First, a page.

Henry B. Joy to W.D. Simmons
June 5, 1913.
Mr. W.D. Simmons, Vice-President,
Simmons Hardware Company,
St. Louis, Missouri.
Dear Mr. Simmons:—
I thank you particularly for the address of Mr. Ralph M. Shaw. I have read it with great care and interest [sic] I endorse every word he says.
I am doing my best to call to the attention of the business men of the United States the conditions which confront them under the existing trend of Court decisions. You will have noticed in the recent decision in the Sanatogen case that the Supreme Court stood five to four. I was in New York yesterday and we had a long session with twenty-five or thirty leading manufacturers, and are endeavoring to get up an organization to properly campaign and educate the country on the value to the consumer of the one-price-to-all policy.
In the remarks of Mr. Louis D. Brandeis he clearly shows that he has absolutely gotten hold of the essence of price maintenance, and differentiates it from unwarrantable monopoly in the clearest cut possible kind of way.
I wish very much you would lend your support to this movement we are undertaking to get up in New York, and would most urgently ask you to communicate with Mr. William H. Ingersoll, (of Robt. H. Ingersoll & Bro., 315 Fourth Ave., New York City).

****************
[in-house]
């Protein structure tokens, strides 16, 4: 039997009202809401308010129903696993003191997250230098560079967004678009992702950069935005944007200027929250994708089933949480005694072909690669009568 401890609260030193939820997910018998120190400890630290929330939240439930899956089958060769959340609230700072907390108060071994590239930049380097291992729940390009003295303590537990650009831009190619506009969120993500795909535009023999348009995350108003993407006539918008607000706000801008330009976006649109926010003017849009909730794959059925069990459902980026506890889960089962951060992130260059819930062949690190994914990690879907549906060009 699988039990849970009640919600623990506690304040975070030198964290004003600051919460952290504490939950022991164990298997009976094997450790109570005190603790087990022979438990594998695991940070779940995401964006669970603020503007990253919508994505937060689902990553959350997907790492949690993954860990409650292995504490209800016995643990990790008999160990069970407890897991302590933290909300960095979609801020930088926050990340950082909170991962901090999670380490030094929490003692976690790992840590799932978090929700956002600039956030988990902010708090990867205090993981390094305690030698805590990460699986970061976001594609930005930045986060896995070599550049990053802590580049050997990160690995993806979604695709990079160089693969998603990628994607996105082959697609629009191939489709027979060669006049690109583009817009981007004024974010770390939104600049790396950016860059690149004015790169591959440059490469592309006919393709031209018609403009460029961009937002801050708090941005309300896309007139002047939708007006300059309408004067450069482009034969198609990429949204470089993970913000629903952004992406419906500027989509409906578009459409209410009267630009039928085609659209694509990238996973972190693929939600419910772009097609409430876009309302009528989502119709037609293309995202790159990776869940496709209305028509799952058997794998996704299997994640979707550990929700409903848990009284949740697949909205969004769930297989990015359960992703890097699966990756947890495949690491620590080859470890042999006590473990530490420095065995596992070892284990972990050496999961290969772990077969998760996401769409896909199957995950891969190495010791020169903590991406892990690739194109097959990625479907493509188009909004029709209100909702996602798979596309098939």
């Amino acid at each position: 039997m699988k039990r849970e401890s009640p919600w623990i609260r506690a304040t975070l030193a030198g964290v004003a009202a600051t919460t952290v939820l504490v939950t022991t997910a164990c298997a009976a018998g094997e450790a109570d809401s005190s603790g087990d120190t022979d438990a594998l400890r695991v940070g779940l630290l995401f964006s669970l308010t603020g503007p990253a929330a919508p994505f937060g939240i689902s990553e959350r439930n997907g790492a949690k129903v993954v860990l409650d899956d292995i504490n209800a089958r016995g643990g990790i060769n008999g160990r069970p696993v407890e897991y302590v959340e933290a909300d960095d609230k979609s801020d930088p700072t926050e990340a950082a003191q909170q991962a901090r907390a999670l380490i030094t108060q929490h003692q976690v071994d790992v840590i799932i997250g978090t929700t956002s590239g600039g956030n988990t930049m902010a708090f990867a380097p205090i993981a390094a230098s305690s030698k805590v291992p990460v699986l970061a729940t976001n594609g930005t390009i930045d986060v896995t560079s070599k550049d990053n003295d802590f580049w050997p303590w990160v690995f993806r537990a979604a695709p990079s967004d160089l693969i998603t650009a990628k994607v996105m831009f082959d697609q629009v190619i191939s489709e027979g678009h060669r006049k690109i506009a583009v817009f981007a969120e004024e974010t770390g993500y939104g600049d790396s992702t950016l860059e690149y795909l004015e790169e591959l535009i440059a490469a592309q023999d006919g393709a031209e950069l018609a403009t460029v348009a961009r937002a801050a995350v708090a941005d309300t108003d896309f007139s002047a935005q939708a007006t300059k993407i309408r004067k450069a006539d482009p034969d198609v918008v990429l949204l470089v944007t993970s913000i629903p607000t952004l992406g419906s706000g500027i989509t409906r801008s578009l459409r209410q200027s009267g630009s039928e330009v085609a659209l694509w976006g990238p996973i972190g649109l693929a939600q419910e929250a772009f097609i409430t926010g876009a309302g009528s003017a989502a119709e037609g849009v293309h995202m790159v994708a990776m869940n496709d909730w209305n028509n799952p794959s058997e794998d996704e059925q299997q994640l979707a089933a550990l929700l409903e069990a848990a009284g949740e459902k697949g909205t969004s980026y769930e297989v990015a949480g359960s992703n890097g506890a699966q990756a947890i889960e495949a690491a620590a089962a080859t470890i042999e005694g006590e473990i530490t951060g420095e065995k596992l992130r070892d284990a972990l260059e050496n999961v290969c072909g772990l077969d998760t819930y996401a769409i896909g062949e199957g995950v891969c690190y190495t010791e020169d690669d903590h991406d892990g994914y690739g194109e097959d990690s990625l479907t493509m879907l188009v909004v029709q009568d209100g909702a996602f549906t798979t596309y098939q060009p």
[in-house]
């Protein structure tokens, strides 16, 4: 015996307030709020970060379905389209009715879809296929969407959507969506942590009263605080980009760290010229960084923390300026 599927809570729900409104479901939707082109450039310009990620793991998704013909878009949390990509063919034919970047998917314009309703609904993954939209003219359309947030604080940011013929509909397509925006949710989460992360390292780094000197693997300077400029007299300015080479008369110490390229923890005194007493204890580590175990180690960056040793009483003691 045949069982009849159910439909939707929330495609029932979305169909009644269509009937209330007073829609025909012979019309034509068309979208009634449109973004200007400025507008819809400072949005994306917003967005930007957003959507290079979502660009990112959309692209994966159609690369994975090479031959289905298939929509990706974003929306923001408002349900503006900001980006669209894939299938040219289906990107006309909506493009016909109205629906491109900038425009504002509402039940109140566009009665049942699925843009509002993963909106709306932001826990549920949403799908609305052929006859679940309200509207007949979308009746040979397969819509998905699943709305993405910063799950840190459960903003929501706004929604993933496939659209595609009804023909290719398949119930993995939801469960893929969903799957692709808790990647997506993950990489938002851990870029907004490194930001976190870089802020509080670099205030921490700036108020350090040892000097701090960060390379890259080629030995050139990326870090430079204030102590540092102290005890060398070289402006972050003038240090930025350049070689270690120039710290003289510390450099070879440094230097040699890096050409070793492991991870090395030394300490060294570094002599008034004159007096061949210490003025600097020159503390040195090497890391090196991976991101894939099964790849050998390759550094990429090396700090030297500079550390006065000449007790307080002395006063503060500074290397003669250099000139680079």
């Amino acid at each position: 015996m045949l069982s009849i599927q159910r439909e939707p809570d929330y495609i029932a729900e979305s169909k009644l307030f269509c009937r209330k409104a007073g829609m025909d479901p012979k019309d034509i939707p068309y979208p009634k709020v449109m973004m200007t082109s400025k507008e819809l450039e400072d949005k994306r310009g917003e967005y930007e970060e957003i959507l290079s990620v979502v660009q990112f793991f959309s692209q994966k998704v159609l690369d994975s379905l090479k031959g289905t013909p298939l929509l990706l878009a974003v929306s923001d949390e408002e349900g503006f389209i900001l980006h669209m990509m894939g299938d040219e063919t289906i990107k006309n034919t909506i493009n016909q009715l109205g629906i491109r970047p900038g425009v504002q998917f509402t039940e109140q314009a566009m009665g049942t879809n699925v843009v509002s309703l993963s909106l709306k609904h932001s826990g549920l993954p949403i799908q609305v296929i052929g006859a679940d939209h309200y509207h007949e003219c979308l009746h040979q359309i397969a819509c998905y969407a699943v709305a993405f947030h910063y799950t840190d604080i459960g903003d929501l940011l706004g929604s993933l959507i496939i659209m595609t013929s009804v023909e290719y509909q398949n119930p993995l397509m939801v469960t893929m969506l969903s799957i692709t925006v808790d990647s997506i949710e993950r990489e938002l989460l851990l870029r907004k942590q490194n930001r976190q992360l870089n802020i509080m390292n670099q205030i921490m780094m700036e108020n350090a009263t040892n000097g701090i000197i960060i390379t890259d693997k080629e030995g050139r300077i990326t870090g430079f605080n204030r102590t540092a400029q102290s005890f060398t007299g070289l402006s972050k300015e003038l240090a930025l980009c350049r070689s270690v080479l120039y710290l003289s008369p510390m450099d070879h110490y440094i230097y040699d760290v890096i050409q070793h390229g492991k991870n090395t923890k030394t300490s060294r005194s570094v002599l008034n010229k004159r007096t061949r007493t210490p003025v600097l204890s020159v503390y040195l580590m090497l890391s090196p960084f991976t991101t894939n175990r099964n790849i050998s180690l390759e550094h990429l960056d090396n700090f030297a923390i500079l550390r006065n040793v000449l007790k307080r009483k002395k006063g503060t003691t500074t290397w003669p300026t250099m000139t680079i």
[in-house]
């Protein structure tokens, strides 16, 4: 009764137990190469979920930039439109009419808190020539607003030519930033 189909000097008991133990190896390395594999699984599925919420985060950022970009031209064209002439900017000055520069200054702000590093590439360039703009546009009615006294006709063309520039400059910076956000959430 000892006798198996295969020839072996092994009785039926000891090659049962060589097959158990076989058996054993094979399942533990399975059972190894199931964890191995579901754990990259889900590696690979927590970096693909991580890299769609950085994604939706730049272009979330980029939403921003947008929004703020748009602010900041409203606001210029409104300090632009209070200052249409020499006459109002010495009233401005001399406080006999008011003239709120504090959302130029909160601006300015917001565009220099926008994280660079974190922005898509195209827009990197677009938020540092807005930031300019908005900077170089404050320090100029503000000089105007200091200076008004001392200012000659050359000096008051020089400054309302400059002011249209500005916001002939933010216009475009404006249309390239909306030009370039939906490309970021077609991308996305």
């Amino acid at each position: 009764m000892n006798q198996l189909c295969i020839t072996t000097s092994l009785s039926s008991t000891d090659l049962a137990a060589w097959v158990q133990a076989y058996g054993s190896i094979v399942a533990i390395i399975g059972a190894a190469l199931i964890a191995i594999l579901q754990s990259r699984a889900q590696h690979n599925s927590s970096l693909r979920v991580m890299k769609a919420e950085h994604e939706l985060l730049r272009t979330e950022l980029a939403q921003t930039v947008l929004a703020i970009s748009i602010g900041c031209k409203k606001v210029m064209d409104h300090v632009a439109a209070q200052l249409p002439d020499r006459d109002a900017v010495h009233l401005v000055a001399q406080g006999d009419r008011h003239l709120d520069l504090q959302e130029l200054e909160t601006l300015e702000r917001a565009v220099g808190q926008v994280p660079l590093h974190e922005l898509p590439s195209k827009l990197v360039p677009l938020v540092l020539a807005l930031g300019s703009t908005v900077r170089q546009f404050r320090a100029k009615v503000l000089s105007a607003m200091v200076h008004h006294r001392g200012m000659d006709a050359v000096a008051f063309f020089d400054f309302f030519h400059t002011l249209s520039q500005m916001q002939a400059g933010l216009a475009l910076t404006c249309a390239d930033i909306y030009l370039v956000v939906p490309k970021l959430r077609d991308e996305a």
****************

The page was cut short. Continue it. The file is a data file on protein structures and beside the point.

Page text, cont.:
I have sent out one hundred thousand copies, and will send out more, of the enclosed Price-Maintenance Discussion pamphlet. In it are the remarks by Mr. Brandeis to which I refer. It is going to be a hard, long fight, but we are bound to win. I see very encouraging signs in the current publications of the day, and Mr. Brandeis states that in his opinion what we are standing for is exactly in accordance with the views of President Wilson, and he purposes to call upon the President when he can get himself sufficiently prepared, in an effort to explain to the President that the attitude of the Department of Justice is directly contrary to the doctrines which the President stands for. This is very important, but encouraging.
Yours very truly,